• Solar power: Customers can connect home-based generation systems to the grid with net metering. Longmont residents can receive a $500 discount from solar contractors that participate in the Solar Friendly Communities program.

Xcel Energy

  • Windsource: This program provides customers with wind-generated power for a small additional cost added to the monthly bill. Customers subscribe to wind power in 100 kWh blocks.
  • Solar Rewards: This program provides incentives and rebates for installation of PV solar panels and credit for electricity generated.
  • Xcel does not offer community solar in Larimer County, but does in some service areas in Colorado.
  • Non-Solar REC Program: This provides incentives for customer owned, non-solar renewable installations, such as small wind and hydro. With these systems, you’ll produce your own renewable energy.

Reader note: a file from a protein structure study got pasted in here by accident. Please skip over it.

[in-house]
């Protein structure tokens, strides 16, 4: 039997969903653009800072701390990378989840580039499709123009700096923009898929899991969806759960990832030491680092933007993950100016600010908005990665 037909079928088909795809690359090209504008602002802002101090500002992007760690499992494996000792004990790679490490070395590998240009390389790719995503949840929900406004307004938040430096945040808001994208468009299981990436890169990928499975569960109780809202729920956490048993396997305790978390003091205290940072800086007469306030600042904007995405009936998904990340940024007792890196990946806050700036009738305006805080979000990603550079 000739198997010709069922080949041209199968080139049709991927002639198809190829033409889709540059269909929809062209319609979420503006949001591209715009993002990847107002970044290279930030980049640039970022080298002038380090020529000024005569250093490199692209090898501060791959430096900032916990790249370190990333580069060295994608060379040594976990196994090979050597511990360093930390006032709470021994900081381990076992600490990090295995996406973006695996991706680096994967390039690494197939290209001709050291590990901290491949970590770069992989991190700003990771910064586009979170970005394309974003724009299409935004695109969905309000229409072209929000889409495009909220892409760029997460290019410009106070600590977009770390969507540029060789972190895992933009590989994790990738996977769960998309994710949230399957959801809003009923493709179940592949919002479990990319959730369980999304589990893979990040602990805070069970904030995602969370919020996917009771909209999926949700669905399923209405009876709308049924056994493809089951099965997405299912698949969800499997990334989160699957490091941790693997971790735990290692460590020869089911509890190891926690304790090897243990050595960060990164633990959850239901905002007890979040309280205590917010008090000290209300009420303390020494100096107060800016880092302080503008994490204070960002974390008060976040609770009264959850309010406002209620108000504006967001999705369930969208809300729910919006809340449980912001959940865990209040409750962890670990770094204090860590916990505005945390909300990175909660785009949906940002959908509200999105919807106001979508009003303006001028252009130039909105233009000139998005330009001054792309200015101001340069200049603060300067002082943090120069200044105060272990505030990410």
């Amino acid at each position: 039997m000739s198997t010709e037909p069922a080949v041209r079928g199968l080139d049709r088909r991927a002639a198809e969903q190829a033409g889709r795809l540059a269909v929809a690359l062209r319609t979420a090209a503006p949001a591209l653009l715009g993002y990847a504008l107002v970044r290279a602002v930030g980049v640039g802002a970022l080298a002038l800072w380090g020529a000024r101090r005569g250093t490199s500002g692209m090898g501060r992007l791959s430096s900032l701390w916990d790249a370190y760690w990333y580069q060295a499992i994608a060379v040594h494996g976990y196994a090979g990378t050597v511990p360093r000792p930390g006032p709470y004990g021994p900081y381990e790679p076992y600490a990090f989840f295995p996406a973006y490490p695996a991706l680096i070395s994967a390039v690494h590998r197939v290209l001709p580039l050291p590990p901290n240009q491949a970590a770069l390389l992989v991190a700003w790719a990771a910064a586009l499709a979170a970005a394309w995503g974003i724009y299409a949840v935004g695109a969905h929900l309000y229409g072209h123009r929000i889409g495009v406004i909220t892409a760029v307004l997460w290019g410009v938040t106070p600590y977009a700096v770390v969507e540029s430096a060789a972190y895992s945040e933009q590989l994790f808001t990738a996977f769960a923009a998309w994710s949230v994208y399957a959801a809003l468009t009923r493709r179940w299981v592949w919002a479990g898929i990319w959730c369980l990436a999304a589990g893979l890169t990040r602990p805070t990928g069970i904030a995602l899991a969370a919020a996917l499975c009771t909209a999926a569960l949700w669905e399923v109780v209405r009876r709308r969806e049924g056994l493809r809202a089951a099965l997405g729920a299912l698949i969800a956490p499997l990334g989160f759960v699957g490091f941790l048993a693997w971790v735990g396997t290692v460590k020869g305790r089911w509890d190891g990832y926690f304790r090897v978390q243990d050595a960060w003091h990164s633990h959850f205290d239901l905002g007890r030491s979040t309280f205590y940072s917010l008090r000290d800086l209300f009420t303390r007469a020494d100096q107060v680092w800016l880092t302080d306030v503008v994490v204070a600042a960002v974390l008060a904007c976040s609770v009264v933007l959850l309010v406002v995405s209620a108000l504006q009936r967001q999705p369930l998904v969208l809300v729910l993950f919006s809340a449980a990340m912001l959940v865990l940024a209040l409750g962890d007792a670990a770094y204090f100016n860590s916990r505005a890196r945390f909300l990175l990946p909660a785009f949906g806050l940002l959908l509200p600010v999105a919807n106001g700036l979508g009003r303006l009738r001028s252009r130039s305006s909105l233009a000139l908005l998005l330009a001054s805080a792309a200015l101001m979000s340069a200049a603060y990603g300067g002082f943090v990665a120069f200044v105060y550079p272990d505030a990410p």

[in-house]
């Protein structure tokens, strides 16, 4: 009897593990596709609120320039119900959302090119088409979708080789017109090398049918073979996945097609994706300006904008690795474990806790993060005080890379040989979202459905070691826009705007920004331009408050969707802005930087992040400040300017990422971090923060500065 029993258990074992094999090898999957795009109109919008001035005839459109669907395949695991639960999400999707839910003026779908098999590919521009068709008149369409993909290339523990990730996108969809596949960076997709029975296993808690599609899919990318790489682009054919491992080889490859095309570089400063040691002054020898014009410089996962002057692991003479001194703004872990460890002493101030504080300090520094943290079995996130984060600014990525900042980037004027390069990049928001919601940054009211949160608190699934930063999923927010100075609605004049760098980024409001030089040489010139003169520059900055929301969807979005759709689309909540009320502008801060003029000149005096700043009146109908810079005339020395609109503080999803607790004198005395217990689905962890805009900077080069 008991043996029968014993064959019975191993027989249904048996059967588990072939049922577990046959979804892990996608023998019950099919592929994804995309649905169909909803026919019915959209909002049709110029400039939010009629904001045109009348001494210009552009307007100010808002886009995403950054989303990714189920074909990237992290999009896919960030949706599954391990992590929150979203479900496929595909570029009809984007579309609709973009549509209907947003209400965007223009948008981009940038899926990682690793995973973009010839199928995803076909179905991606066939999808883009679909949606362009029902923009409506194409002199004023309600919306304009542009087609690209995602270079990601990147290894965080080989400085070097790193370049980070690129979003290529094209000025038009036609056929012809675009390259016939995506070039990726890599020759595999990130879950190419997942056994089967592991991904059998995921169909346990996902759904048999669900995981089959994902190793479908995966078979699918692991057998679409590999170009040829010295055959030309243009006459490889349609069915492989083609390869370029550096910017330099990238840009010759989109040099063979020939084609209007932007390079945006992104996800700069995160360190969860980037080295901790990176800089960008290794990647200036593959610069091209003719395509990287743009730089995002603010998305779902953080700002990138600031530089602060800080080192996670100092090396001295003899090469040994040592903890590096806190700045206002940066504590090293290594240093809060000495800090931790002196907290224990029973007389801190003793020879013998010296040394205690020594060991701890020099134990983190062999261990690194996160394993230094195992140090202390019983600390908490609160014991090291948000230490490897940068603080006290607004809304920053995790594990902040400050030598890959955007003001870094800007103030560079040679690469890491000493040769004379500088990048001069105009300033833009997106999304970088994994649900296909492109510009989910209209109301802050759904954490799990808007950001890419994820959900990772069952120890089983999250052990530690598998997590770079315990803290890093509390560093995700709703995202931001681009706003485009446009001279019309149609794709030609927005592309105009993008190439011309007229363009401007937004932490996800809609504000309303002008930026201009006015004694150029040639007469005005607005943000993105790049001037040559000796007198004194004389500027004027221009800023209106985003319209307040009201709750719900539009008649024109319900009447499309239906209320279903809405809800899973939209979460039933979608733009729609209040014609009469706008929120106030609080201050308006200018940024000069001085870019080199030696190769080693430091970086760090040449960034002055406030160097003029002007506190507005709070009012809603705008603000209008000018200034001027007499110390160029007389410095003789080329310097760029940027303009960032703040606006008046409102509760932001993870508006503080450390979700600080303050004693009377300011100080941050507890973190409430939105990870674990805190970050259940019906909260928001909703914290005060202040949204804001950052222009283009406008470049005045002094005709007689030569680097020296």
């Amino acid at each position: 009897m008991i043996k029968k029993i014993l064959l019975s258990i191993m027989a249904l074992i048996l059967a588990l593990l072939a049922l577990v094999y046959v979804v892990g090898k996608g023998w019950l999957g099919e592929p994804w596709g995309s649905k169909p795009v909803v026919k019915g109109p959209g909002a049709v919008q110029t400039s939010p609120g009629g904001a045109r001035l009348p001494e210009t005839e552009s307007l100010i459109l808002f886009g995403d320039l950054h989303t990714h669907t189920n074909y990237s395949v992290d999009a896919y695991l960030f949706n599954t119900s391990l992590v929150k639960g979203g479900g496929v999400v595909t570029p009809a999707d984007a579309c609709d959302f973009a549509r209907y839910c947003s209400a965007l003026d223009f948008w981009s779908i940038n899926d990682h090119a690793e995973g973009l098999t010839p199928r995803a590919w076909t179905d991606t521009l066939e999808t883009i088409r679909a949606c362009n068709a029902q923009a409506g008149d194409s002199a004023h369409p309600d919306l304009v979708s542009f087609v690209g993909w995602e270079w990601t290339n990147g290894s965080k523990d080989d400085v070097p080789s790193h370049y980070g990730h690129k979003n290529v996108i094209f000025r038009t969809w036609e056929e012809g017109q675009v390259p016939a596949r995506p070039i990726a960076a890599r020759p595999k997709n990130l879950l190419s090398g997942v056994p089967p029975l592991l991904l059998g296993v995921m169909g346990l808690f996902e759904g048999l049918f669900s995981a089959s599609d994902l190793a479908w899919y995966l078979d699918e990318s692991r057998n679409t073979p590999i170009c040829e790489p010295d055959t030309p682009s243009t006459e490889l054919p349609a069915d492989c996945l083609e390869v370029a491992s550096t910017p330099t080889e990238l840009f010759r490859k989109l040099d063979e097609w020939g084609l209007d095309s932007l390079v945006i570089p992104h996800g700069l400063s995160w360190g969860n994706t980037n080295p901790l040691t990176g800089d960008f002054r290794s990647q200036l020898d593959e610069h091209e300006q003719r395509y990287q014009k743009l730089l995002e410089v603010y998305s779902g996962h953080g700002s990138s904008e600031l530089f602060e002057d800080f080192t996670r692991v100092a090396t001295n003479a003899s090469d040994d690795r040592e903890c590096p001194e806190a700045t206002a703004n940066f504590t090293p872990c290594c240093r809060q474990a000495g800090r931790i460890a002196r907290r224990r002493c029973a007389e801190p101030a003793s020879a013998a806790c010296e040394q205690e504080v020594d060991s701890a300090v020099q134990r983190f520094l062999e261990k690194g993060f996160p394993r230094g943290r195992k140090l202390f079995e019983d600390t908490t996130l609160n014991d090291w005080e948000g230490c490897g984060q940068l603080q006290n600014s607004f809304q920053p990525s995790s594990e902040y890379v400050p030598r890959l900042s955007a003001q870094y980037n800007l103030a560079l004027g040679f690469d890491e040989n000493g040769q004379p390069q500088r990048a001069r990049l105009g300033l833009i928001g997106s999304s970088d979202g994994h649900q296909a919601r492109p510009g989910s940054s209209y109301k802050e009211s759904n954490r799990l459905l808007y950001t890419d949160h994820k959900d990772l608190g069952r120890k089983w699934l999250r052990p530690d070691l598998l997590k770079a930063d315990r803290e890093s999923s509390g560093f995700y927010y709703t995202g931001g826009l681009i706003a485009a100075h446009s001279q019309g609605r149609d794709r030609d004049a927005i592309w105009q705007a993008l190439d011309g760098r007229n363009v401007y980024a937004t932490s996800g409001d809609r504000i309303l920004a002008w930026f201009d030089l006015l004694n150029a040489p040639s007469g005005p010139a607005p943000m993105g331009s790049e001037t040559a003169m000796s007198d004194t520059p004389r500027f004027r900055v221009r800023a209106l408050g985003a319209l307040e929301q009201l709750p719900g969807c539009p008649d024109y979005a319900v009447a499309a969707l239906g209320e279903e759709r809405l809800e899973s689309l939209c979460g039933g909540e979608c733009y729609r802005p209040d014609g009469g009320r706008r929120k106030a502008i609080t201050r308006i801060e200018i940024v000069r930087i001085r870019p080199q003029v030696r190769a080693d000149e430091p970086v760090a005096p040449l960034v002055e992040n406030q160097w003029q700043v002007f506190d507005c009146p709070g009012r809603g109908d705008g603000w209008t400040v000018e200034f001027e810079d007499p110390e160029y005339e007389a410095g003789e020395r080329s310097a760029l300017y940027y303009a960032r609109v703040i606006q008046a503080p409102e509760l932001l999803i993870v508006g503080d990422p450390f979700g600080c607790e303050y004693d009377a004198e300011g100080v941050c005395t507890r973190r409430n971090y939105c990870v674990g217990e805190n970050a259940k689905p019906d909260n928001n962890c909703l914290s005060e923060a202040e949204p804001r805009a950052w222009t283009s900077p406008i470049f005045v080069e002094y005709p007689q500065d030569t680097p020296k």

Poudre Valley REA

PVREA is a not-for-profit electric cooperative serving approximately 39,500 members in Larimer, Boulder and Weld counties. Renewable sources provide 28% of PVREA’s supply: Carter Lake Hydropower, two Community Solar Farms, the Skylark and Valley View Solar Facilities, and several hundred members with individual PV solar systems are integrated into the power grid.

PVREA has a number of energy efficiency and renewable energy programs that can be beneficial to customers:

  • Green Power: This is renewable energy provided from wind, solar and small scale hydroelectric sources. Green Power can be purchased in 100 kWh blocks for 9¢ per block, no minimum or maximum amount.
  • Net Metering: Get credit for electricity generated by your renewable energy system, supplied to grid.
  • Community Solar Farms: Customers purchase solar panels and receive a monthly credit on their electric bills. The first solar farm was completed in August 2012 and was the first community solar farm in Northern Colorado. The second farm went live in January 2015 and is located in Fort Collins. Both arrays are 100% sold out. The community solar concept allows all consumers, including renters, to participate in renewable energy without putting solar panels on their roof and they don’t have to worry about maintenance or repair.